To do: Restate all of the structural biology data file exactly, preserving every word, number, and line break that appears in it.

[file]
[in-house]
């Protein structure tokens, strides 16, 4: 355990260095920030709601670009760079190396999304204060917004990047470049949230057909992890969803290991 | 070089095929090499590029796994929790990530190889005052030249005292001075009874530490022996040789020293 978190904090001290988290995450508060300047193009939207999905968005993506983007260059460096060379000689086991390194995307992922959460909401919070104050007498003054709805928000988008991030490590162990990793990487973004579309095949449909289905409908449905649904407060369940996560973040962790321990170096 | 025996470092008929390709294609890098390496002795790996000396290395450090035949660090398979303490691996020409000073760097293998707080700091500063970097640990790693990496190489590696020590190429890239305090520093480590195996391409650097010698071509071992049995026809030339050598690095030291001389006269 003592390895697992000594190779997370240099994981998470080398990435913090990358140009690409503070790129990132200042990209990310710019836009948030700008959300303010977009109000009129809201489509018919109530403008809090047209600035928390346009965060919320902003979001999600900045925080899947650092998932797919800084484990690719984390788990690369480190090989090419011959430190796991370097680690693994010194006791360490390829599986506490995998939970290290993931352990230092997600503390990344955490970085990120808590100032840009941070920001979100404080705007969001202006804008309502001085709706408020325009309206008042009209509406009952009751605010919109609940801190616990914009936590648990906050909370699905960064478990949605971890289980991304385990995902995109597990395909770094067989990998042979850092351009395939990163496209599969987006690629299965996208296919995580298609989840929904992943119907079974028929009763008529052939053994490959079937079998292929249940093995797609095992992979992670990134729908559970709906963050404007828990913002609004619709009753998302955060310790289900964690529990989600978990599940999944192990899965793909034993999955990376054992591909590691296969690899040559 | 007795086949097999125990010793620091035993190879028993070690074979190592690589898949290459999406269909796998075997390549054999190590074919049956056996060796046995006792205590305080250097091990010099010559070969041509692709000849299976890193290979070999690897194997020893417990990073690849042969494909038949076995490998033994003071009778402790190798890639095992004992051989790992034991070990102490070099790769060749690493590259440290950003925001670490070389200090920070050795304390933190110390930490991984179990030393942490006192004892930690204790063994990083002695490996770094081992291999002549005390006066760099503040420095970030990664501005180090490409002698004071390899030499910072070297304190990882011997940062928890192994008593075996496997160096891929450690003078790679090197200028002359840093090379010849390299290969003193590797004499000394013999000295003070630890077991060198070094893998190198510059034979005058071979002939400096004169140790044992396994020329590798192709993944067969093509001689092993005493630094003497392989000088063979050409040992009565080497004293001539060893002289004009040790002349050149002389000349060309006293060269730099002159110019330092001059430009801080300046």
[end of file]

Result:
[in-house]
């Protein structure tokens, strides 16, 4: 355990260095920030709601670009760079190396999304204060917004990047470049949230057909992890969803290991 | 070089095929090499590029796994929790990530190889005052030249005292001075009874530490022996040789020293 978190904090001290988290995450508060300047193009939207999905968005993506983007260059460096060379000689086991390194995307992922959460909401919070104050007498003054709805928000988008991030490590162990990793990487973004579309095949449909289905409908449905649904407060369940996560973040962790321990170096 | 025996470092008929390709294609890098390496002795790996000396290395450090035949660090398979303490691996020409000073760097293998707080700091500063970097640990790693990496190489590696020590190429890239305090520093480590195996391409650097010698071509071992049995026809030339050598690095030291001389006269 003592390895697992000594190779997370240099994981998470080398990435913090990358140009690409503070790129990132200042990209990310710019836009948030700008959300303010977009109000009129809201489509018919109530403008809090047209600035928390346009965060919320902003979001999600900045925080899947650092998932797919800084484990690719984390788990690369480190090989090419011959430190796991370097680690693994010194006791360490390829599986506490995998939970290290993931352990230092997600503390990344955490970085990120808590100032840009941070920001979100404080705007969001202006804008309502001085709706408020325009309206008042009209509406009952009751605010919109609940801190616990914009936590648990906050909370699905960064478990949605971890289980991304385990995902995109597990395909770094067989990998042979850092351009395939990163496209599969987006690629299965996208296919995580298609989840929904992943119907079974028929009763008529052939053994490959079937079998292929249940093995797609095992992979992670990134729908559970709906963050404007828990913002609004619709009753998302955060310790289900964690529990989600978990599940999944192990899965793909034993999955990376054992591909590691296969690899040559 | 007795086949097999125990010793620091035993190879028993070690074979190592690589898949290459999406269909796998075997390549054999190590074919049956056996060796046995006792205590305080250097091990010099010559070969041509692709000849299976890193290979070999690897194997020893417990990073690849042969494909038949076995490998033994003071009778402790190798890639095992004992051989790992034991070990102490070099790769060749690493590259440290950003925001670490070389200090920070050795304390933190110390930490991984179990030393942490006192004892930690204790063994990083002695490996770094081992291999002549005390006066760099503040420095970030990664501005180090490409002698004071390899030499910072070297304190990882011997940062928890192994008593075996496997160096891929450690003078790679090197200028002359840093090379010849390299290969003193590797004499000394013999000295003070630890077991060198070094893998190198510059034979005058071979002939400096004169140790044992396994020329590798192709993944067969093509001689092993005493630094003497392989000088063979050409040992009565080497004293001539060893002289004009040790002349050149002389000349060309006293060269730099002159110019330092001059430009801080300046």